Fifty chapters in three parts shows that The Tale of the Wulks is no casual affair, but a powerfully complex creation as it provides a story of evil let loose on the world and the efforts of humans and magical forces to thwart it. But that's not the remarkable thing about this saga: what is truly notable is that this detailed, winding story was written by a teenager with autism, and its hero, Rilk Wulk, is a fifteen-year-old with autism himself.
He is on the side of good forces as they battle evil; and in Green's scenario, autism is actually one of his assets as he uses his special abilities and perceptions to best advantage.
It's evident from the story's depth, consistency and details that Green has read a lot of Tolkien and other epic writers and has not only absorbed these tales, but put them to good use. But in addition to the usual fantasy trappings of dwarfs and elves are the lesser-known brethren of magical beings, the Wulks, who are indigenous to the U.S., hold no surnames, and live as one clan.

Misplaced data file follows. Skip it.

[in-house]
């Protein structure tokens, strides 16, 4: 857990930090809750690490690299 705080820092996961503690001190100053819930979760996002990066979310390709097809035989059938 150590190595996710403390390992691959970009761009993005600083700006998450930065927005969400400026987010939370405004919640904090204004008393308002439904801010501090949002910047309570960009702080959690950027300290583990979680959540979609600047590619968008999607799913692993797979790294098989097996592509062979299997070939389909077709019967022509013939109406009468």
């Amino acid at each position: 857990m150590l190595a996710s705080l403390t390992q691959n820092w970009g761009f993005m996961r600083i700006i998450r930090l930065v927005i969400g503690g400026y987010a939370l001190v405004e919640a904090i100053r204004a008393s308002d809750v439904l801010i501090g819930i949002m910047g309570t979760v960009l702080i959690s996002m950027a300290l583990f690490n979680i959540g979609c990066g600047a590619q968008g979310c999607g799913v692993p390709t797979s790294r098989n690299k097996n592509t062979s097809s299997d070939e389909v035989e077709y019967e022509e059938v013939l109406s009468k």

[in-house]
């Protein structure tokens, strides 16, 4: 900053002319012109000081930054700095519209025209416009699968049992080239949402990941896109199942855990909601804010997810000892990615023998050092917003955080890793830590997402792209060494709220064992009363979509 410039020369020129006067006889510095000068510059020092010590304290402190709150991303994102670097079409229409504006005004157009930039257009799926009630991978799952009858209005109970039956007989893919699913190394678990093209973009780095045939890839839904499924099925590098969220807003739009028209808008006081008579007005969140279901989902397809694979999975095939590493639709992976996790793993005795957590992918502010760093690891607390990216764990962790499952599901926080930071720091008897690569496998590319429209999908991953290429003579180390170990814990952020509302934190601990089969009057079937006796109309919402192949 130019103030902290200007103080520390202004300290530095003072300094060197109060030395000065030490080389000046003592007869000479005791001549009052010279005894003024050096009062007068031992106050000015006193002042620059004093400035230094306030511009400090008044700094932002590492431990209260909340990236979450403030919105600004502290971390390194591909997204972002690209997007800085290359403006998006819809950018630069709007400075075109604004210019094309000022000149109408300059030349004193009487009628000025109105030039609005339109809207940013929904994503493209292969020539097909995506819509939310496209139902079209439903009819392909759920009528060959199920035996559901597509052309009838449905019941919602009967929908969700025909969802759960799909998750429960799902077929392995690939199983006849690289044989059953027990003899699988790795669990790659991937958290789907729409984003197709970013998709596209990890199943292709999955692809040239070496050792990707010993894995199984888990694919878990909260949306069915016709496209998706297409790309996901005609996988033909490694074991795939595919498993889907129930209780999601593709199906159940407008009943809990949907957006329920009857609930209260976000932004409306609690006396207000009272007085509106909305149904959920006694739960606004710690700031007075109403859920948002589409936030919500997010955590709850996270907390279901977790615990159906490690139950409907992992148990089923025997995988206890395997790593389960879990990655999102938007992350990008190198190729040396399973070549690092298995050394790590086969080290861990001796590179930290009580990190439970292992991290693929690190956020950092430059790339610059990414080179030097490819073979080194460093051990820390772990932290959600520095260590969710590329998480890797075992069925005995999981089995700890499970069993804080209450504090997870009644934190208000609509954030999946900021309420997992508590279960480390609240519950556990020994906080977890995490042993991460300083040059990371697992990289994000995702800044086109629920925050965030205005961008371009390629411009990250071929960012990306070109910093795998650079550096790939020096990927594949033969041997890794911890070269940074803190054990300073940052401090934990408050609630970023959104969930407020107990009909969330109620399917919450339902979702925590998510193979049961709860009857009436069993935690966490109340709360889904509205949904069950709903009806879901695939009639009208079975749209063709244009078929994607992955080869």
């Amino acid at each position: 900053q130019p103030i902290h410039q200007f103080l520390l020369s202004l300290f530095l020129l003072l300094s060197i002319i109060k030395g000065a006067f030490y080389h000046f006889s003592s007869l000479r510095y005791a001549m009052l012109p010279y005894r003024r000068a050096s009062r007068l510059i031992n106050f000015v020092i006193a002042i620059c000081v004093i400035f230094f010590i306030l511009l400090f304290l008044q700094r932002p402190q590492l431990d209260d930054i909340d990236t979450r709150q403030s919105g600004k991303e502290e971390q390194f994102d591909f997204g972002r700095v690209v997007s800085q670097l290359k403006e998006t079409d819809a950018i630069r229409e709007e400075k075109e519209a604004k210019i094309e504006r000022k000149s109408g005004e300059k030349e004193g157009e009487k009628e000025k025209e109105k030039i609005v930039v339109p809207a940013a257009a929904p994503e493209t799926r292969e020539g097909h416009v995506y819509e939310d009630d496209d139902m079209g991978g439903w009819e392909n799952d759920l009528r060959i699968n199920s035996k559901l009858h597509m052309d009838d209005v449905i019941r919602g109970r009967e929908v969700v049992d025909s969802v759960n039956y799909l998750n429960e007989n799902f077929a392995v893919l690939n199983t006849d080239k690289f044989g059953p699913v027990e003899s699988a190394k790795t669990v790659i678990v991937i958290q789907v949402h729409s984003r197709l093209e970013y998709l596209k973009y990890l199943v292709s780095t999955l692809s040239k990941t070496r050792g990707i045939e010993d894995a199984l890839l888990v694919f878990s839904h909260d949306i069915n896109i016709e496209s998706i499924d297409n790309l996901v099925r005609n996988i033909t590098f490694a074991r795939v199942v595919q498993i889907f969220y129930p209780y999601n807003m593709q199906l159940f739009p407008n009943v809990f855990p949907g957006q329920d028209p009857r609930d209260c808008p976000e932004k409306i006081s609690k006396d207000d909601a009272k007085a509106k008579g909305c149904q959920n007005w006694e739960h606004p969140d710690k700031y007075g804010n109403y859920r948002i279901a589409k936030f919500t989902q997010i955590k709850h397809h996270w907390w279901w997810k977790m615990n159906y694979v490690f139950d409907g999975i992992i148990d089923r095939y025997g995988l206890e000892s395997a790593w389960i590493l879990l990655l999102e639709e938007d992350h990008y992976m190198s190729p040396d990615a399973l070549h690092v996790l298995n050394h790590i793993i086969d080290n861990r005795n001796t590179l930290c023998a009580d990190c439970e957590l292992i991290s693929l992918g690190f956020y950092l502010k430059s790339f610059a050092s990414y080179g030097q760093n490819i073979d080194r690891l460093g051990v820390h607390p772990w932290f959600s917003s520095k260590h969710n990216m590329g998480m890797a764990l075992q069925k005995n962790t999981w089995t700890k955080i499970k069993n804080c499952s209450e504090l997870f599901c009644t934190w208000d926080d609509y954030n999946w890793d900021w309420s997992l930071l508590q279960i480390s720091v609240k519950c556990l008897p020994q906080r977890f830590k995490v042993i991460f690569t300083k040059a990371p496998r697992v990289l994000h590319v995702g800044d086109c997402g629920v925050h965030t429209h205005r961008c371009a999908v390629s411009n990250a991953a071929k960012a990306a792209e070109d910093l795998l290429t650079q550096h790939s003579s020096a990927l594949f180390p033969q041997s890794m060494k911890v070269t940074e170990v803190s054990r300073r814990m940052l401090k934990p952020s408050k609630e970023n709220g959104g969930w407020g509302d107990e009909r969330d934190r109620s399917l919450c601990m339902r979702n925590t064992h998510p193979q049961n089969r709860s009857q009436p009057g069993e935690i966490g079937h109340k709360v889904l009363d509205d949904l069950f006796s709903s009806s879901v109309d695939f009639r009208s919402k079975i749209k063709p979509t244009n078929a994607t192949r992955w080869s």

From politics and war to emotional and physical challenges and pulls towards darkness, The Tale of the Wulks is always spiced with insights - and as time moves in and out of 'normal' for Rilk, his steady focus on friendships, peace, and virtue will prove his greatest strength.
The Tale of the Wulks would be an epic adventure even without the added insights from an autistic teen's perspective. By including them, the story shines....Continua